Welcome to a special edition of Content, Curated. In this issue we’re embarking on a nostalgia trip, going back in time to when infographics reigned supreme and journos were dishing out (followed) links like they were going out of fashion.
Back then it was easy to build dozens of links with pretty modest budgets. Armed with a well designed infographic and a vaguely unique idea, you could bag links from top publications purely based upon the fact that the format was fresh and novel.
They continued to work well for a good number of years, despite how relentlessly they were churned out, until we reached the point of diminishing returns. Journalists became buried underneath a suffocating pile of needlessly long .jpg’s, that were often impossible to read on mobile, and weren’t even the best format to display the information in the first place.
On top of this, it became really hard to come up with fresh ideas for infographics. There was a point where infographics about ‘fiction’ (fictional characters, fictional plants etc.) worked really well, so what did we do? We made a bloody infographic on fiction within fiction.
What’s even more ridiculous than the idea itself, is that this piece got over 30 pieces of coverage from the likes of Adweek, Mental Floss and Fast Company. I’ll leave you with this final example to underline how much easier things were back then: Iconic Walls Visualised.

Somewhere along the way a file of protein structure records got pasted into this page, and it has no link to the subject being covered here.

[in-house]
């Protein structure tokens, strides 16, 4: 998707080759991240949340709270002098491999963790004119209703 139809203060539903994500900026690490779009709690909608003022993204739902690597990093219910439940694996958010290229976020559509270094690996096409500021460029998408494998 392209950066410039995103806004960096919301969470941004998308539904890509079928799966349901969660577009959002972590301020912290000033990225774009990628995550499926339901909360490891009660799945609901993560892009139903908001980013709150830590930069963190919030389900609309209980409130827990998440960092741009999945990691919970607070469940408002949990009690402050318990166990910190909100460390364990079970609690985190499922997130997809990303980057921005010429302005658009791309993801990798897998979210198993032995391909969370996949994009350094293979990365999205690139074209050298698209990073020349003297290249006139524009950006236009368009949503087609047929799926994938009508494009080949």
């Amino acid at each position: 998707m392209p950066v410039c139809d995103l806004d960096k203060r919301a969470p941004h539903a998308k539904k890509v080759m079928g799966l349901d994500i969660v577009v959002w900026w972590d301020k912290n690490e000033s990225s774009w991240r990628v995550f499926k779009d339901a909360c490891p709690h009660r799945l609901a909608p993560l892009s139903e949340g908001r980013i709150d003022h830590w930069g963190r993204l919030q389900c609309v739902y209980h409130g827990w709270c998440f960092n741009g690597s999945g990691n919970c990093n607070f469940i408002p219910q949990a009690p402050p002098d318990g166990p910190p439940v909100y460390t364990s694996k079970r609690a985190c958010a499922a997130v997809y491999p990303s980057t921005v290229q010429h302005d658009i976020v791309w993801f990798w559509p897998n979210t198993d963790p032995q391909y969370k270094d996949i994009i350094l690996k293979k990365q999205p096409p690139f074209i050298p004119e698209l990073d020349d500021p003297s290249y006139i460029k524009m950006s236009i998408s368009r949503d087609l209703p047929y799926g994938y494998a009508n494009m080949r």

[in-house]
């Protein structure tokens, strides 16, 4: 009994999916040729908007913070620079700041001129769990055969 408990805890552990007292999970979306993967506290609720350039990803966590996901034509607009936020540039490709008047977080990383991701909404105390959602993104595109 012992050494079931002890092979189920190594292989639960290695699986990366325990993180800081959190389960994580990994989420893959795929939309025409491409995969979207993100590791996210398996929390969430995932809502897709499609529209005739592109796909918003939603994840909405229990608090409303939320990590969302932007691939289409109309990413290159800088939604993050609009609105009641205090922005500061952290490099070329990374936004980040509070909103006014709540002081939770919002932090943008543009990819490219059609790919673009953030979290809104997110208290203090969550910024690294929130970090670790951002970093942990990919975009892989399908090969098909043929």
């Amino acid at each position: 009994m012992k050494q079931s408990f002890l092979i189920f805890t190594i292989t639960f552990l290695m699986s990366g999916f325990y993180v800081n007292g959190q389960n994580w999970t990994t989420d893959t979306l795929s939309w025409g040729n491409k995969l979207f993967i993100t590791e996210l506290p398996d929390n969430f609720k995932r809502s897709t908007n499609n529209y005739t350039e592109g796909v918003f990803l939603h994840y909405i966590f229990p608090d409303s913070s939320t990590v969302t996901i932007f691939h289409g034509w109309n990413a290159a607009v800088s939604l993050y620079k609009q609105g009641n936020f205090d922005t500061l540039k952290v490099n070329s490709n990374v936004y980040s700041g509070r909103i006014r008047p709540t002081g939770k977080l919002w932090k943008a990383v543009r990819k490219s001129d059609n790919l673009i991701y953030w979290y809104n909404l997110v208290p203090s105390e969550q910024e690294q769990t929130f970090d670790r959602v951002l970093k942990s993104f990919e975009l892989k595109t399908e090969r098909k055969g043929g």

These examples would probably fall flat on their faces if outreached today, but there are plenty of examples from years ago that have stood the test of time. The first section of this month’s highlights some of these.
Made something you’re proud of? I’d love to see it! Send it over to firstname.lastname@example.org 💌
Nostalgic Content ⏳
The Daily Routines of Famous Creative People 🎨
This piece has aged really well and still continues to attract links today. Originally released in 2014 (I think?), it’s attracted nearly 900 separate linking root domains.
Evolution of James Bond Cars 🚗
Shoutout to Jo Price for reminding me of this one, and giving me the idea of exploring older pieces in this issue. The Evolution of James Bond Cars dates way back to 2012, with coverage from nearly 1,000 linking root domains.
Every Dress Worn By Best Actress Academy Award Winners 📽️
This piece (Visual.ly link for added nostalgia) still crops up during meetings and ideation sessions. The original site that hosted the piece is now dead and the URL has 152 domains pointing to it, but in reality it built a boat load of links at the time.